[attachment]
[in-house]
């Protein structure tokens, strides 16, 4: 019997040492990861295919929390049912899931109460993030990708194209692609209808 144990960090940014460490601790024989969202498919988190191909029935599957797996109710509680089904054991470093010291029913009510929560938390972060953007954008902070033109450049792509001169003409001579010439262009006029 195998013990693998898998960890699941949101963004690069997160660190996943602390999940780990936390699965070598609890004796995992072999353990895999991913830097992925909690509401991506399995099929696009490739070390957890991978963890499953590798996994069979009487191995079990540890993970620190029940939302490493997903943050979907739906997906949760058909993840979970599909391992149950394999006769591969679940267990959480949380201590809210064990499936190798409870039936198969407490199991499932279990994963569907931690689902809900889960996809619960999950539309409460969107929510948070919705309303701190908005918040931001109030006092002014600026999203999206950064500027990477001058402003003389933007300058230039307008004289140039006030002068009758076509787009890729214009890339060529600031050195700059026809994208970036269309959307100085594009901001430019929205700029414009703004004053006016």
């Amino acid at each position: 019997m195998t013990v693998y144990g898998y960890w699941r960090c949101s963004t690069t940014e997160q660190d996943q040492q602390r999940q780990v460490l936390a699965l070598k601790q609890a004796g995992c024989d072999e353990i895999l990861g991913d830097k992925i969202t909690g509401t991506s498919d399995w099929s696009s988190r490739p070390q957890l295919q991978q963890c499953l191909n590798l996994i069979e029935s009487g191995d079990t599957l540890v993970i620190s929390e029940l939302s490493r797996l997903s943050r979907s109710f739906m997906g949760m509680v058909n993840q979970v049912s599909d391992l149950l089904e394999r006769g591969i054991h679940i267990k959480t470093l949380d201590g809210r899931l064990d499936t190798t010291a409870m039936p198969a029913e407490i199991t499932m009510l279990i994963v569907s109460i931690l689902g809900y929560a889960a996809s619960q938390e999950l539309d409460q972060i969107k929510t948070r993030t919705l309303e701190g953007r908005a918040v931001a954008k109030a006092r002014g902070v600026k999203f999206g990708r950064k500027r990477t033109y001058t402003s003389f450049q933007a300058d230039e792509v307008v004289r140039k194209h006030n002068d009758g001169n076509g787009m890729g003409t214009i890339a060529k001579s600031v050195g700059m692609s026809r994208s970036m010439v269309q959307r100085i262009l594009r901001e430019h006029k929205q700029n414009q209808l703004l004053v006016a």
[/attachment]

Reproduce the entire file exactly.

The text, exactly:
[in-house]
């Protein structure tokens, strides 16, 4: 019997040492990861295919929390049912899931109460993030990708194209692609209808 144990960090940014460490601790024989969202498919988190191909029935599957797996109710509680089904054991470093010291029913009510929560938390972060953007954008902070033109450049792509001169003409001579010439262009006029 195998013990693998898998960890699941949101963004690069997160660190996943602390999940780990936390699965070598609890004796995992072999353990895999991913830097992925909690509401991506399995099929696009490739070390957890991978963890499953590798996994069979009487191995079990540890993970620190029940939302490493997903943050979907739906997906949760058909993840979970599909391992149950394999006769591969679940267990959480949380201590809210064990499936190798409870039936198969407490199991499932279990994963569907931690689902809900889960996809619960999950539309409460969107929510948070919705309303701190908005918040931001109030006092002014600026999203999206950064500027990477001058402003003389933007300058230039307008004289140039006030002068009758076509787009890729214009890339060529600031050195700059026809994208970036269309959307100085594009901001430019929205700029414009703004004053006016």
């Amino acid at each position: 019997m195998t013990v693998y144990g898998y960890w699941r960090c949101s963004t690069t940014e997160q660190d996943q040492q602390r999940q780990v460490l936390a699965l070598k601790q609890a004796g995992c024989d072999e353990i895999l990861g991913d830097k992925i969202t909690g509401t991506s498919d399995w099929s696009s988190r490739p070390q957890l295919q991978q963890c499953l191909n590798l996994i069979e029935s009487g191995d079990t599957l540890v993970i620190s929390e029940l939302s490493r797996l997903s943050r979907s109710f739906m997906g949760m509680v058909n993840q979970v049912s599909d391992l149950l089904e394999r006769g591969i054991h679940i267990k959480t470093l949380d201590g809210r899931l064990d499936t190798t010291a409870m039936p198969a029913e407490i199991t499932m009510l279990i994963v569907s109460i931690l689902g809900y929560a889960a996809s619960q938390e999950l539309d409460q972060i969107k929510t948070r993030t919705l309303e701190g953007r908005a918040v931001a954008k109030a006092r002014g902070v600026k999203f999206g990708r950064k500027r990477t033109y001058t402003s003389f450049q933007a300058d230039e792509v307008v004289r140039k194209h006030n002068d009758g001169n076509g787009m890729g003409t214009i890339a060529k001579s600031v050195g700059m692609s026809r994208s970036m010439v269309q959307r100085i262009l594009r901001e430019h006029k929205q700029n414009q209808l703004l004053v006016a």